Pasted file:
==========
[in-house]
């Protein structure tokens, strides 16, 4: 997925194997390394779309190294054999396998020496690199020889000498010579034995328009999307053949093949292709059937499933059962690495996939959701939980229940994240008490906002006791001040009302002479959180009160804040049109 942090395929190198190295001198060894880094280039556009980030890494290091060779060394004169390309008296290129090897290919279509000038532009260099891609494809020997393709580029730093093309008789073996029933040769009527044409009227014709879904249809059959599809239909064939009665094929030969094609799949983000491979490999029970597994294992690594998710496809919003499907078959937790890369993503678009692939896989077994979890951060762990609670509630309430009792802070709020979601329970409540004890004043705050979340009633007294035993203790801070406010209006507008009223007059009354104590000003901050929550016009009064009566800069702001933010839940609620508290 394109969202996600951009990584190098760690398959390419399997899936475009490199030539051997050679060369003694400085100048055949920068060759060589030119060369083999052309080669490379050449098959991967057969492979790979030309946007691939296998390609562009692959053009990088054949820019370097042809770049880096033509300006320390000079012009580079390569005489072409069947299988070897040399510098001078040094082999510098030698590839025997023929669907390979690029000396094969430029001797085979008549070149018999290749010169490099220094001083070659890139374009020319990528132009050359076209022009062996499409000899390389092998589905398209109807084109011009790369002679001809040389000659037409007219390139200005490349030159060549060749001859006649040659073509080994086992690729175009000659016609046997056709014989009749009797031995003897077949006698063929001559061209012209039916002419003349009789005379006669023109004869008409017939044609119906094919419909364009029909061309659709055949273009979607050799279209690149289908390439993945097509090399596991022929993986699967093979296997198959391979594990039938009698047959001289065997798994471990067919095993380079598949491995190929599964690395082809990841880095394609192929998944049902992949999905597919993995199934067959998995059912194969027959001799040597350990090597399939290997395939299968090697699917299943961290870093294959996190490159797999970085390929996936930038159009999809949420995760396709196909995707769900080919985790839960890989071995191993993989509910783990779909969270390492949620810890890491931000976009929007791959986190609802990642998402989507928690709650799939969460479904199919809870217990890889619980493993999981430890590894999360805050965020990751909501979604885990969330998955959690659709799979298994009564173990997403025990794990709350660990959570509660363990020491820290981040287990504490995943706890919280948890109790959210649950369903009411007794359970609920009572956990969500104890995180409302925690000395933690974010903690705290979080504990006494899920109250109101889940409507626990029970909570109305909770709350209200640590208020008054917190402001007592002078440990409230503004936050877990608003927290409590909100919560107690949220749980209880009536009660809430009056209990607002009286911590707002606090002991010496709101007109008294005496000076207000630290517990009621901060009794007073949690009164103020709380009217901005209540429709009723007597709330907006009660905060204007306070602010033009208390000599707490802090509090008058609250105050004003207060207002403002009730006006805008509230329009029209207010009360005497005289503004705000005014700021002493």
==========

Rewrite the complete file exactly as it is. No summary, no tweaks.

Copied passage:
[in-house]
């Protein structure tokens, strides 16, 4: 997925194997390394779309190294054999396998020496690199020889000498010579034995328009999307053949093949292709059937499933059962690495996939959701939980229940994240008490906002006791001040009302002479959180009160804040049109 942090395929190198190295001198060894880094280039556009980030890494290091060779060394004169390309008296290129090897290919279509000038532009260099891609494809020997393709580029730093093309008789073996029933040769009527044409009227014709879904249809059959599809239909064939009665094929030969094609799949983000491979490999029970597994294992690594998710496809919003499907078959937790890369993503678009692939896989077994979890951060762990609670509630309430009792802070709020979601329970409540004890004043705050979340009633007294035993203790801070406010209006507008009223007059009354104590000003901050929550016009009064009566800069702001933010839940609620508290 394109969202996600951009990584190098760690398959390419399997899936475009490199030539051997050679060369003694400085100048055949920068060759060589030119060369083999052309080669490379050449098959991967057969492979790979030309946007691939296998390609562009692959053009990088054949820019370097042809770049880096033509300006320390000079012009580079390569005489072409069947299988070897040399510098001078040094082999510098030698590839025997023929669907390979690029000396094969430029001797085979008549070149018999290749010169490099220094001083070659890139374009020319990528132009050359076209022009062996499409000899390389092998589905398209109807084109011009790369002679001809040389000659037409007219390139200005490349030159060549060749001859006649040659073509080994086992690729175009000659016609046997056709014989009749009797031995003897077949006698063929001559061209012209039916002419003349009789005379006669023109004869008409017939044609119906094919419909364009029909061309659709055949273009979607050799279209690149289908390439993945097509090399596991022929993986699967093979296997198959391979594990039938009698047959001289065997798994471990067919095993380079598949491995190929599964690395082809990841880095394609192929998944049902992949999905597919993995199934067959998995059912194969027959001799040597350990090597399939290997395939299968090697699917299943961290870093294959996190490159797999970085390929996936930038159009999809949420995760396709196909995707769900080919985790839960890989071995191993993989509910783990779909969270390492949620810890890491931000976009929007791959986190609802990642998402989507928690709650799939969460479904199919809870217990890889619980493993999981430890590894999360805050965020990751909501979604885990969330998955959690659709799979298994009564173990997403025990794990709350660990959570509660363990020491820290981040287990504490995943706890919280948890109790959210649950369903009411007794359970609920009572956990969500104890995180409302925690000395933690974010903690705290979080504990006494899920109250109101889940409507626990029970909570109305909770709350209200640590208020008054917190402001007592002078440990409230503004936050877990608003927290409590909100919560107690949220749980209880009536009660809430009056209990607002009286911590707002606090002991010496709101007109008294005496000076207000630290517990009621901060009794007073949690009164103020709380009217901005209540429709009723007597709330907006009660905060204007306070602010033009208390000599707490802090509090008058609250105050004003207060207002403002009730006006805008509230329009029209207010009360005497005289503004705000005014700021002493």